Berit Thorson is the CCL Spring 2022 Communications Intern. As an outdoors enthusiast, she is passionate about protecting nature and people from the impacts of climate change, and is excited to be working with CCL toward these goals.

The post Black History Month bonus: Political leaders appeared first on Citizens' Climate Lobby.

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U.S. Oil Lobby Uses Ukraine Invasion to Argue Against Biden’s Climate Plans

U.S. oil and gas companies are using Russia’s invasion of Ukraine to push back against the Biden administration’s climate agenda. 

The American Petroleum Institute (API), a lobby group which represents ExxonMobil, Chevron and Shell, tweeted out a series of policy suggestions hours before the invasion began Wednesday, The Guardian reported.  

“As crisis looms in Ukraine, U.S. energy leadership is more important than ever,” API tweeted.

The oil-industry group called for:

  1. Permits for fossil-fuel extraction on public lands.
  2. A five-year offshore leasing plan.
  3. Speeding up the permitting process for fossil-fuel infrastructure.
  4. Reducing legal and regulatory uncertainty. 

The fossil-fuel industry argument is that more U.S. oil and gas production will help reduce costs at home and support countries in Europe, which gets around a third of its gas from Russia, The Guardian explained. However, environmental groups take a different message away from the Ukraine crisis and the resulting shocks to the global energy market. (The global price for a crude oil barrel topped $100 for the first time since 2014 on Thursday). They argue that fossil fuels contribute to both an unstable climate and an unstable energy landscape. 

“It’s pretty rich for the oil and gas industry to talk about how reliable fossil fuels are when any big storm that happens, any time a war pops up, their reliability is thrown into question,” Environmental Voter Project founder and executive director Nathaniel Stinnett told The New York Times. “Wars aren’t fought over solar energy. You don’t see these huge price spikes in clean energy.” 

Republican lawmakers have repeated the industry calls for more U.S. oil and gas production, while 10 Democrats wrote a letter to President Joe Biden Thursday asking him to release oil from the country’s strategic petroleum reserve to lower costs in the short term, The Guardian reported. Republican Senators Tom Cotton of Arkansas and Dan Sullivan of Alaska went so far as to argue that the Keystone XL pipeline should be reopened, according to The Hill and The New York Times.  

However, the administration so far is rejecting the call to drill, baby, drill.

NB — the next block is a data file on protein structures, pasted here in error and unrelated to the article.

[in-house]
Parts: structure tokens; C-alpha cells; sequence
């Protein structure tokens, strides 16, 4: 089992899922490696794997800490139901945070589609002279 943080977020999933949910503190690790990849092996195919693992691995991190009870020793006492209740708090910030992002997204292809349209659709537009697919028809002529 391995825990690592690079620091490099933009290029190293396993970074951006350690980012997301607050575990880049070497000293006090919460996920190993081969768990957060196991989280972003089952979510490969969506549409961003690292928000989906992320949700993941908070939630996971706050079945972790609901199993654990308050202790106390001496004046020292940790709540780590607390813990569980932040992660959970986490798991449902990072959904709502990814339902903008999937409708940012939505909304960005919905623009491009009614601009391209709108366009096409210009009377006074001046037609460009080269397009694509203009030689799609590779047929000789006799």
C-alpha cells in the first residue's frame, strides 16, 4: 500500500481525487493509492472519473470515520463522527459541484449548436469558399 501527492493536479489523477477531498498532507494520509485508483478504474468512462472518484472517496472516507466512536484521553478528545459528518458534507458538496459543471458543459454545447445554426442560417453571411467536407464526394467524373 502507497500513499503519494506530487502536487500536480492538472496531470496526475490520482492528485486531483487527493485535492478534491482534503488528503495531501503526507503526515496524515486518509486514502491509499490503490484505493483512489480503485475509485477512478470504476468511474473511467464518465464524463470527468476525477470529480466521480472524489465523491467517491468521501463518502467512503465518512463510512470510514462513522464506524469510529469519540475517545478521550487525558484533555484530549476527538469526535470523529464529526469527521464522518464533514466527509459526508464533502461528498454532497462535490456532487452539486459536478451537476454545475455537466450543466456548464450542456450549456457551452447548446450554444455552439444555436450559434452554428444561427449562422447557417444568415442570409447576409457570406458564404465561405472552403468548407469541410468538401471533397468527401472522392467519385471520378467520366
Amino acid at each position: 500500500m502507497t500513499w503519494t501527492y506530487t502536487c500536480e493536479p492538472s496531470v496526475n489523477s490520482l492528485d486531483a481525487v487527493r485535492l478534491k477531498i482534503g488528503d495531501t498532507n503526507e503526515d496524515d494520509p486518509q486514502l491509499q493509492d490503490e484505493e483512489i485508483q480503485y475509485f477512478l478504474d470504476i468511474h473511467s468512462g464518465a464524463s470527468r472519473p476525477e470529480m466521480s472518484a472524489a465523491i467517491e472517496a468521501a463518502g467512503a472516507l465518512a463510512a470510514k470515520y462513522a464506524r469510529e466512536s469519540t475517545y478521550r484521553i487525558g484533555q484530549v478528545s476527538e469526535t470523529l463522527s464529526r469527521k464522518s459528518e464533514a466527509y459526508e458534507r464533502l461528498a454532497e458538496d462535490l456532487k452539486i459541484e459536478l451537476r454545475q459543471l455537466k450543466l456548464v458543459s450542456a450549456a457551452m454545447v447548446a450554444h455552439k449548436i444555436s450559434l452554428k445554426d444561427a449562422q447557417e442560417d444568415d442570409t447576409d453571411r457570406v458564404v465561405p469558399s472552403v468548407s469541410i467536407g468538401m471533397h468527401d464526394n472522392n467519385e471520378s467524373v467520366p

“The Keystone Pipeline was not processing oil through the system. That does not solve any problems. That’s a misdiagnosis or maybe a misdiagnosis of what needs to happen,” White House press secretary Jen Psaki said on ABC’s “This Week” Sunday, as The Hill reported. “I would also note that on oil leases, what this actually justifies in President Biden’s view is the fact that we need to reduce our dependence on foreign oil, on oil in general… and we need to look at other ways of having energy in our country and others.”

European leaders have also emphasized clean energy as a solution to the EU’s reliance on Russian gas. 

European Commission President Ursula von der Leyen said the bloc was “doubling down on renewables,” The Guardian reported. 

Still, some experts warned that Russia’s aggression combined with other factors raising gas prices could make climate action more politically difficult. 

“Everybody is talking Ukraine, everybody’s talking NATO,” Center for Environmental Politics at the University of Washington founding director Aseem Prakash told The New York Times, adding that, in the furor, climate “could also get completely shoved off the agenda.”

However, International Energy Agency director Fatih Birol thought the crisis could be a more positive “turning point” for global energy, as The Guardian reported.

“There will be a transition to clean energy… it will be a difficult one, but I believe the governments will have to manage a transition if we want a planet that is safe and clean in the future,” Birol said.

The post U.S. Oil Lobby Uses Ukraine Invasion to Argue Against Biden’s Climate Plans appeared first on EcoWatch.

Urgent Action Needed on Climate Change Before Nature Is Unable to Adapt, New UN Report Warns